Wearables can take the urgency out of fashion retail
In the late 1990s and early 2000s in the UK, Carol Smillie and Lawrence Llewellyn-Bowen fronted a popular BBC TV show called ‘Changing Rooms’.
The premise was for two families to swap houses for a period of time and, utilizing a team of consultants, designers and handymen and women, lead a decoration project for their counterpart family. It was always against the clock and, inevitably, ended up in a mad rush to get the job completed in time.
In some ways, this feeling of urgency and lack of time is reminiscent of the mood often associated with customers in fitting rooms of the fashion retail variety. Shoppers looking to try on an item in their lunch breaks or after work have a small time limit.
The more that retailers selling fashion, accessories, and footwear can understand this mindset, and shape their propositions to cater for it, the better results they will achieve and the happier their customers will be, argues Robin Coles, Director at Inovretail.
How to set up fitting rooms
Many retailers have tried magic mirrors, digital screens for style inspiration, or Instagram-friendly imagery in their fitting room areas, and this all can have a positive effect in destination stores or concepts shops designed to create a buzz in the market.
But does that really solve the issues the customer is regularly looking for when they enter this situation? Those requirements tend to be speed of access, convenience, and service on hand from a staff member as soon as it is needed, Coles observes.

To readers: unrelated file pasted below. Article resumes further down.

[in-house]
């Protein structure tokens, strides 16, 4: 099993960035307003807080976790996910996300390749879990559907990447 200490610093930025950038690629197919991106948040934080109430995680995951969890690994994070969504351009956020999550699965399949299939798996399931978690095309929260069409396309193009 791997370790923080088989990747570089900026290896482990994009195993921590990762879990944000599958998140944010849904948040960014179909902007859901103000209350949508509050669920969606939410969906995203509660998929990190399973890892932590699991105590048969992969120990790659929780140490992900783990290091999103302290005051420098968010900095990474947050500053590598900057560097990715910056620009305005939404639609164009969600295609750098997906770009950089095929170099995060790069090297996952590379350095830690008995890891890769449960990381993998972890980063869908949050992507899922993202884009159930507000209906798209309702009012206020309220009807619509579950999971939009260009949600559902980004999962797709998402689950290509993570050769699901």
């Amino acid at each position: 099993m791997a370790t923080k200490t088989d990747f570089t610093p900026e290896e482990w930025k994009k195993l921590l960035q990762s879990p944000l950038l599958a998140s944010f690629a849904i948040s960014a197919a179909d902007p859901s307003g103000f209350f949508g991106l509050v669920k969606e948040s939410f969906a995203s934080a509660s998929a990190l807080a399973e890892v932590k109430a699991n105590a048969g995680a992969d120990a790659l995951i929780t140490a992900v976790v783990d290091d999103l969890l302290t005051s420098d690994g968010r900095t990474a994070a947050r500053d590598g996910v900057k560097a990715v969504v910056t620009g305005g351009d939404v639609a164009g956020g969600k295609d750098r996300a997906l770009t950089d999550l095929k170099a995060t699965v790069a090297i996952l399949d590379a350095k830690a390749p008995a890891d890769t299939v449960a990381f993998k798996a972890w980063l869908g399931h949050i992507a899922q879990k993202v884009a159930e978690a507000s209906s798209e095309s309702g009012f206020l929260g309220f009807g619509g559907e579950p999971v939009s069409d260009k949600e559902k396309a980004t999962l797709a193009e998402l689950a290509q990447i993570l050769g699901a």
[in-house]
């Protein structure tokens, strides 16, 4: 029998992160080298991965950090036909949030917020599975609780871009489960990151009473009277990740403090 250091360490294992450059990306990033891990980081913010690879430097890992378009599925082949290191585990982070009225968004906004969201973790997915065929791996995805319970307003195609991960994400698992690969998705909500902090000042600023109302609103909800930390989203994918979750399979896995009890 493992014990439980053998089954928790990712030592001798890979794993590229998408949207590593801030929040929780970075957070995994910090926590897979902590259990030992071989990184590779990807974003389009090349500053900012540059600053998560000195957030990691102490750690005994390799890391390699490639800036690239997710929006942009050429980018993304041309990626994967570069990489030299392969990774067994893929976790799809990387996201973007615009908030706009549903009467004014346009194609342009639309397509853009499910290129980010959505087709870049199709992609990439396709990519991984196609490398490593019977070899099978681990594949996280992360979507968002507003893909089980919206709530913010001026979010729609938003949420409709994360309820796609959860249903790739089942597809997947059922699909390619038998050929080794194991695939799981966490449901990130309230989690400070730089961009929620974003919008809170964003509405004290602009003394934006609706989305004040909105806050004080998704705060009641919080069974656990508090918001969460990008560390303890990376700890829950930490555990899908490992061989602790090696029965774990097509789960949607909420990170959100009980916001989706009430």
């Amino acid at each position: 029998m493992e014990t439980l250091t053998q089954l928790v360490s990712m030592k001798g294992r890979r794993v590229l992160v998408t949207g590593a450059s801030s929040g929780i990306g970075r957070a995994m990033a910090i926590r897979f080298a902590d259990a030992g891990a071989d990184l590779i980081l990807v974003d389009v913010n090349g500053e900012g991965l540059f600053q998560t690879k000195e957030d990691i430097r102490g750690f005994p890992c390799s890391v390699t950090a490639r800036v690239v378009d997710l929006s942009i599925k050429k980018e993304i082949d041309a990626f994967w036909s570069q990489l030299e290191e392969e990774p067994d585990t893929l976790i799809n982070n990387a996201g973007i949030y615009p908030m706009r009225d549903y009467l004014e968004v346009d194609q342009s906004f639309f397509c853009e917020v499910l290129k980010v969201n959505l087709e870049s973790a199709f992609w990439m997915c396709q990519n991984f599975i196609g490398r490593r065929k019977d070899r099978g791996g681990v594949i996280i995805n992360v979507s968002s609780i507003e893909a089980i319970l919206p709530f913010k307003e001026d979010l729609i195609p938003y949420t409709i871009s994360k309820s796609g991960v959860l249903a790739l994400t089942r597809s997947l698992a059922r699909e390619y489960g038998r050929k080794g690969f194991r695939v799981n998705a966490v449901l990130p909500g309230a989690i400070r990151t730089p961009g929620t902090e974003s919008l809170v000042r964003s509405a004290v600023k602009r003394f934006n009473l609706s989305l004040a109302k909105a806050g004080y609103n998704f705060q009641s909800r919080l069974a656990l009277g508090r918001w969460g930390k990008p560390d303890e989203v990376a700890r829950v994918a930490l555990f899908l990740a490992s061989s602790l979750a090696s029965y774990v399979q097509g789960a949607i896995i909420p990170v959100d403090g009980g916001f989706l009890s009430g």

Frequently, a fashion shopper isn’t looking for razzmatazz behind the curtain – they just want to be able to try something on in comfortable surroundings, and then choose to buy or not to buy.
Having someone from the retailer located in the fitting room area at all times provides a powerful personalized interaction; it means there’s someone to consult if fitting rooms are busy, and it reassures consumers there is help at hand if they need new sizes or style advice.
Combine that with appropriate lighting, a la Debenhams’ new-look Intu Watford store, clean and tidy fitting areas, and on-brand messaging, and retailers will be well on their way to converting a sale.
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Wearing it well
With a sales conversion made in a timely manner the aim of the game at this stage of the customer journey, there are other methods the fashion store associate can deploy to ensure that goal is achieved.
Having a member of staff around the fitting room area with a wearable tech device such as a smartwatch, linked to retailer inventory information and analytics, could solve and support a number of issues.
A simple data capture of what the customer took into the room, enables additional product suggestions to be made in the moment or for the store assistant to proactively request items from elsewhere in the store that provide an accessory to the products already in the shopper’s hands.
On a more straightforward operational level, the member of staff could check, at a glance, to see whether alternative sizes, colors, etc are available in the retailer’s store or wider supply chain, if and when the time-pressured customer requests them.
At the coalface of the shop floor, customers are more likely to make a purchase. And back at head office, there are potentially transformational things occurring as a result of these interactions, with all the data relating to real customer journeys, garments tried on, replacements suggested, and time spent in the fitting room all fed into store-based analytics.
By crunching this information, retailers can draw up staffing plans, tweak product strategy – for instance, if the same items are being returned or not purchased time and time again – and more accurately reward fitting room staff who aid the sales conversion.